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Leaving Broome, Bertha has nearly 600 km to go to get to Port Hedland.
Turning off to Port Hedland
It’s still 576 to Port Hedland. One of the signs lies, I think. But Sandfire is the next target.
Trucks are always a worry.
It’s a big country.
The termite mounds here are different. No trees, so probably different insects as Bertha noted.
Burnt trees on the way to Sandfire.
Long road, Hard day.
Tracking the distance to the next mark on the way. It must seem to happen slowly.
After camping at Sandfire, Bertha found some interesting companions the following morning.
Though there are also some repairs to be done. And an interesting roadhouse.
Next location to visit was Pardoo.
Pardoo 20 and it’s sunset.
Next day, and it’s now only 50 km to Port Hedland.
This looks like something from M C Esher.
The Indian Ocean at Port Hedland.
And Port Hedland Harbour.
Port Headland Observation tower – for managing port traffic.
There were windy places.
And another radio interview.
The creek crossing looked nice, but Bertha fell and nearly joined the waiting crocodile in the river.
The photos of camping at Halls Creek had to wait for the following day.
Once the weather had cleared, and the road north was reopened, Bertha headed north. She had some feathered friends join her for breakfast. Rainbow Lorikeets.
The road lay through Marlborough and Sarina to Mackay.
Bertha has been impressed by the sheltered rest areas in Queensland, marked bicycle lanes where she finds them. And I have been impressed by the distances she covers.
The ride from Marlborough to Sarina was not pleasant. In addition to the ride, contending with traffic, there were lots of animals which had been killed by heavy vehicles and left to decompose. The odour was awful and an added risk was running over the dead carcases after nightfall. Fortunately, Bertha hasn’t taken photos of this.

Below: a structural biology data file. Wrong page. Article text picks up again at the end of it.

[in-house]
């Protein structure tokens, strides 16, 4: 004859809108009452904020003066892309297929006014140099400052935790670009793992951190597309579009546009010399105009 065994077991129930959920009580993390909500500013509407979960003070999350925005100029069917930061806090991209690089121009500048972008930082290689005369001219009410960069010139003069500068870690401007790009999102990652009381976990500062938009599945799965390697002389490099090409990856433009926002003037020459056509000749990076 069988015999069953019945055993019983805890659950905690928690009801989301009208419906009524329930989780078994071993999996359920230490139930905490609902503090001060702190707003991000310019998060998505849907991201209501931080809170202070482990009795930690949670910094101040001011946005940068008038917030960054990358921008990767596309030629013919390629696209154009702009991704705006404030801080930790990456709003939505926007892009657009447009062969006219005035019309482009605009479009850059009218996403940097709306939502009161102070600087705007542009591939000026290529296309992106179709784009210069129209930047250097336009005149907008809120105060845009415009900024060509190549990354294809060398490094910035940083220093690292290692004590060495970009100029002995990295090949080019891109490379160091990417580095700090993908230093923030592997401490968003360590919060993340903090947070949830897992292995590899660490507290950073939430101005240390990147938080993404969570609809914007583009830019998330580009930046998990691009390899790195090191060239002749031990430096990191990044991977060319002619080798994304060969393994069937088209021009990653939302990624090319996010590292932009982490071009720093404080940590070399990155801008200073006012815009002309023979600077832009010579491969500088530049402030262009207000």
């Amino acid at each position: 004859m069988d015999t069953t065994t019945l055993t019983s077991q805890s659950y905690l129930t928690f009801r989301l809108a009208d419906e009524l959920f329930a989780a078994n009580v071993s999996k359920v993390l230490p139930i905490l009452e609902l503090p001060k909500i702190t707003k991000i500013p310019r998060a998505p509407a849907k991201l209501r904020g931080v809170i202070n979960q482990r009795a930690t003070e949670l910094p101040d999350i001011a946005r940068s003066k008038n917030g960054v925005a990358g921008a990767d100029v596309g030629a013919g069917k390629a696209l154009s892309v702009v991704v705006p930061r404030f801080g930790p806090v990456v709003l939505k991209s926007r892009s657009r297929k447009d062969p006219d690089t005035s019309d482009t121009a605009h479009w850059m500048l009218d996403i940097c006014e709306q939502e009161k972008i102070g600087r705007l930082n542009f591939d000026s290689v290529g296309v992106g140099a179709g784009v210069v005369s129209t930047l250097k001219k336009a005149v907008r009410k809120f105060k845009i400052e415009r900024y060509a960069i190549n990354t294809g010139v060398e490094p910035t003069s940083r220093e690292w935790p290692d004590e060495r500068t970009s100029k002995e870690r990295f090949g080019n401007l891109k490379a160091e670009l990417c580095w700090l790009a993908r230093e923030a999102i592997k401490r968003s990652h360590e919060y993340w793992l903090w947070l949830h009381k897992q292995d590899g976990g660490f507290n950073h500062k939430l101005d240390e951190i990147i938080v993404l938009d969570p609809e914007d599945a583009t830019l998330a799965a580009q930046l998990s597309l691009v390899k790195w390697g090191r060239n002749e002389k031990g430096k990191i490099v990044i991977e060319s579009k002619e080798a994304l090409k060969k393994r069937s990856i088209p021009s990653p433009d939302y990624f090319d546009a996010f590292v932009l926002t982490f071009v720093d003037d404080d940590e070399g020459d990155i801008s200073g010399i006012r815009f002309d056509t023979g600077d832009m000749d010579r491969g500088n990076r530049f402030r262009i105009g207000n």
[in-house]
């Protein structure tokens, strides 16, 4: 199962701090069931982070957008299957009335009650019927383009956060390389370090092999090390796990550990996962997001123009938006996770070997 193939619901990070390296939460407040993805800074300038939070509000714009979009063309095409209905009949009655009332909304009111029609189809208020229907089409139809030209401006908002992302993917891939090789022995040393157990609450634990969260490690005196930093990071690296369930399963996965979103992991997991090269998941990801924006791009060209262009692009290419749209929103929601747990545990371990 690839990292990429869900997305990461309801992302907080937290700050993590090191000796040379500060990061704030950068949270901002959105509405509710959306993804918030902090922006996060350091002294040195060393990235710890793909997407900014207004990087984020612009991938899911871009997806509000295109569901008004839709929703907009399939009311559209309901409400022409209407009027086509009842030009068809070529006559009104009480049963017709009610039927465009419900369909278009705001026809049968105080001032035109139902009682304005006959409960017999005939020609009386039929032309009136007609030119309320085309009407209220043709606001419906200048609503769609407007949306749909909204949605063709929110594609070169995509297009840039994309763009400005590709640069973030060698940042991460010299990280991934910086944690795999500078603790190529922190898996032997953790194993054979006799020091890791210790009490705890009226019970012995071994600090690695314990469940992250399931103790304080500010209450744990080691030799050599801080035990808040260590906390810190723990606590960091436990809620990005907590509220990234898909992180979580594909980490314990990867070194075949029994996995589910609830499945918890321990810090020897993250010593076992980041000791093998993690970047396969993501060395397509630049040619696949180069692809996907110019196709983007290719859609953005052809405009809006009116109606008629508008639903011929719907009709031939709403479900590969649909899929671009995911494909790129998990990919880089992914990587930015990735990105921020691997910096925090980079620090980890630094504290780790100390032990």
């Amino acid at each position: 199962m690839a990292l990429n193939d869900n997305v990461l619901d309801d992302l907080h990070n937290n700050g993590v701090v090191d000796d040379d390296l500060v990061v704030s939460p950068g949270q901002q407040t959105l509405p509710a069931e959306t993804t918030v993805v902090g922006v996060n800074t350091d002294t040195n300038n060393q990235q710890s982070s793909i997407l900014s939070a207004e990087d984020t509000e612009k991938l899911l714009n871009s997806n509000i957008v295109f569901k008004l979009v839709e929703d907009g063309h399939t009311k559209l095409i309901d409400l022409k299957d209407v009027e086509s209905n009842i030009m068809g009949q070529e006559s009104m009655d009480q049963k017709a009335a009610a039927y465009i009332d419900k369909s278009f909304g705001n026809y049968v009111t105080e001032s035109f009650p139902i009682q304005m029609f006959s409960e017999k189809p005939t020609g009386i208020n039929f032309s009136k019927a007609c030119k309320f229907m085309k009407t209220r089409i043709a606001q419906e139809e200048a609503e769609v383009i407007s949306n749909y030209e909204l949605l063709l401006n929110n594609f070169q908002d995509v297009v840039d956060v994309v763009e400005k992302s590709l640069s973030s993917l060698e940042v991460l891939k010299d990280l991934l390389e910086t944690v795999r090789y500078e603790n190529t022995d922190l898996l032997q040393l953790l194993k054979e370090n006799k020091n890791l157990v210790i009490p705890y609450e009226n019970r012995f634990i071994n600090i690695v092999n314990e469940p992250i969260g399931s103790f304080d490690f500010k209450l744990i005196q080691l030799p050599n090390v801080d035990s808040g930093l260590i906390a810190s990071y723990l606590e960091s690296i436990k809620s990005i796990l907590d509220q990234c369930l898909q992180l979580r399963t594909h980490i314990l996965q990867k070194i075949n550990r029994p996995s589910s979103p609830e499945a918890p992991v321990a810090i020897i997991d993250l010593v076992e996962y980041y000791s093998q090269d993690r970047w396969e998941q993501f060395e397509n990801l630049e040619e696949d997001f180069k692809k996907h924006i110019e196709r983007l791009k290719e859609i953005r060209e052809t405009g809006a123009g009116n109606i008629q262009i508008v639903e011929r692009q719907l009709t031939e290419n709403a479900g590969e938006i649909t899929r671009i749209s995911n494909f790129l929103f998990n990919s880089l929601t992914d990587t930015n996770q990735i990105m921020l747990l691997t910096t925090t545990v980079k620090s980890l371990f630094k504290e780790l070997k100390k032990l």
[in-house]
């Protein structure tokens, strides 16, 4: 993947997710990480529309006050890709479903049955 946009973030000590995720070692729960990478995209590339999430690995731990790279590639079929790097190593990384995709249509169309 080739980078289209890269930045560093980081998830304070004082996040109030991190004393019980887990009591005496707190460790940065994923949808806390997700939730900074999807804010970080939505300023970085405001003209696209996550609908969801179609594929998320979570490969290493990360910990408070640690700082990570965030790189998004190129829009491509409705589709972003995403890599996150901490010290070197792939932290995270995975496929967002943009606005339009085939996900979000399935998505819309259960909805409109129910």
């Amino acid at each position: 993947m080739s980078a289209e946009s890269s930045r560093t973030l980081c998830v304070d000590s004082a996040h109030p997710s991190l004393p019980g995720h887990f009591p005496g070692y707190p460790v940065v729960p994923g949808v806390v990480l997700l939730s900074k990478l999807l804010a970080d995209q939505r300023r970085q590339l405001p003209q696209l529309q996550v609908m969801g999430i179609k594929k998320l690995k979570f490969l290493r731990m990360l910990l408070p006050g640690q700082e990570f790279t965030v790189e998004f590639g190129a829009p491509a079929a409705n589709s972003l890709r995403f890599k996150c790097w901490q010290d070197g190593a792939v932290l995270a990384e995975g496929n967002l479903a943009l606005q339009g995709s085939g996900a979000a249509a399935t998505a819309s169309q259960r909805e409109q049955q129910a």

From Coffs Harbour, Bertha continued to ride north, aiming for Grafton, as hubby expected. However, after passing through Woolgoolga Bertha, riding on into the night, had to stop to make some repairs to her bike.
Getting under way the following morning, it was slightly foggy.
Bertha continued on into Grafton proper, crossing what used to be the only opening two deck bridge (cars on top, trains on lower) using the safe cycle path.
Well, unknown to me, Bertha had a flat tyre after dark on Day 2. Pushed the bike until she found some light to work by. And, as she does, she took some photos:
This slowed her down, but despite this she cycled on until after midnight until she found a backpackers place.
Day 3 started wet and busy with a lot of traffic, but only a short ride to Mayfield to the YHA, where she has busied herself with washing and drying everything. She plans to find radio and newspaper in Newcastle to tell her story about Mexico having much more to offer than drugs, gangs and gangsters, as presented by our media and in American movies.
Bertha takes a keen interest in the availability of cycle lanes wherever she travels. She has been disappointed to see that the NSW RTA website, which claims to have lots of information for cyclists, has absolutely no information on places where cyclists aren’t permitted. However, she did appreciate the NSW police advising her on day 1 that the F3 Freeway wasn’t safe to ride on at night and escorting her to the next exit.
She also enjoyed having a cycle computer which was recording her distance, and took this photo when she had travelled 111.11 km from her start.
She is finding herself able to ride further than expected each day.
Today I updated the About page to tell you about my project and the plans for my ride.